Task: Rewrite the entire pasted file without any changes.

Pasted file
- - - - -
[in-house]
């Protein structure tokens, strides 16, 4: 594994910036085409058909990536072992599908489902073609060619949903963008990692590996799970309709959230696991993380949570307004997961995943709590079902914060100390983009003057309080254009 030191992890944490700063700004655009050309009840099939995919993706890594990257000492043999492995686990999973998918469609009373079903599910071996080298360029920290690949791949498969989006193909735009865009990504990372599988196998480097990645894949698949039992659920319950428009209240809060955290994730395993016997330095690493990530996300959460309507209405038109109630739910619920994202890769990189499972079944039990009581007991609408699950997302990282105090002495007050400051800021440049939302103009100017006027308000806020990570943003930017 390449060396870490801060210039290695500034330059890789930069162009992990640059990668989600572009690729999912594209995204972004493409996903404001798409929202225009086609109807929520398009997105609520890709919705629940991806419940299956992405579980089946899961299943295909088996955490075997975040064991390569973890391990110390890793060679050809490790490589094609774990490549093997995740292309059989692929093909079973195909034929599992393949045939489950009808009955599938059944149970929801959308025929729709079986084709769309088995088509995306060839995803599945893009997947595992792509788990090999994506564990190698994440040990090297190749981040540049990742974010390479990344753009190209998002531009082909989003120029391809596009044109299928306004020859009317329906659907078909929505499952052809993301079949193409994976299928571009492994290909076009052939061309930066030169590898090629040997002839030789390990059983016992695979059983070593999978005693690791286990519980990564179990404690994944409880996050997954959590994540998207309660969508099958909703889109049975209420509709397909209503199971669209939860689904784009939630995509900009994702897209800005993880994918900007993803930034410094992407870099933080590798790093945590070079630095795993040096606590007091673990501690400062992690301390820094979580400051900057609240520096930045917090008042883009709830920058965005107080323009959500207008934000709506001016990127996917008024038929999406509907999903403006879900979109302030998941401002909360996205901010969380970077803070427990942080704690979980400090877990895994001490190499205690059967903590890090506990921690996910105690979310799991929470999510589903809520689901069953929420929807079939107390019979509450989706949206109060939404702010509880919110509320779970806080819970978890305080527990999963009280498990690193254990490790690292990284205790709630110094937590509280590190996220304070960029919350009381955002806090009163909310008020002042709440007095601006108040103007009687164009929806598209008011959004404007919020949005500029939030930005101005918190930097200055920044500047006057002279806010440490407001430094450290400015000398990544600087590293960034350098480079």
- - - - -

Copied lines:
[in-house]
């Protein structure tokens, strides 16, 4: 594994910036085409058909990536072992599908489902073609060619949903963008990692590996799970309709959230696991993380949570307004997961995943709590079902914060100390983009003057309080254009 030191992890944490700063700004655009050309009840099939995919993706890594990257000492043999492995686990999973998918469609009373079903599910071996080298360029920290690949791949498969989006193909735009865009990504990372599988196998480097990645894949698949039992659920319950428009209240809060955290994730395993016997330095690493990530996300959460309507209405038109109630739910619920994202890769990189499972079944039990009581007991609408699950997302990282105090002495007050400051800021440049939302103009100017006027308000806020990570943003930017 390449060396870490801060210039290695500034330059890789930069162009992990640059990668989600572009690729999912594209995204972004493409996903404001798409929202225009086609109807929520398009997105609520890709919705629940991806419940299956992405579980089946899961299943295909088996955490075997975040064991390569973890391990110390890793060679050809490790490589094609774990490549093997995740292309059989692929093909079973195909034929599992393949045939489950009808009955599938059944149970929801959308025929729709079986084709769309088995088509995306060839995803599945893009997947595992792509788990090999994506564990190698994440040990090297190749981040540049990742974010390479990344753009190209998002531009082909989003120029391809596009044109299928306004020859009317329906659907078909929505499952052809993301079949193409994976299928571009492994290909076009052939061309930066030169590898090629040997002839030789390990059983016992695979059983070593999978005693690791286990519980990564179990404690994944409880996050997954959590994540998207309660969508099958909703889109049975209420509709397909209503199971669209939860689904784009939630995509900009994702897209800005993880994918900007993803930034410094992407870099933080590798790093945590070079630095795993040096606590007091673990501690400062992690301390820094979580400051900057609240520096930045917090008042883009709830920058965005107080323009959500207008934000709506001016990127996917008024038929999406509907999903403006879900979109302030998941401002909360996205901010969380970077803070427990942080704690979980400090877990895994001490190499205690059967903590890090506990921690996910105690979310799991929470999510589903809520689901069953929420929807079939107390019979509450989706949206109060939404702010509880919110509320779970806080819970978890305080527990999963009280498990690193254990490790690292990284205790709630110094937590509280590190996220304070960029919350009381955002806090009163909310008020002042709440007095601006108040103007009687164009929806598209008011959004404007919020949005500029939030930005101005918190930097200055920044500047006057002279806010440490407001430094450290400015000398990544600087590293960034350098480079």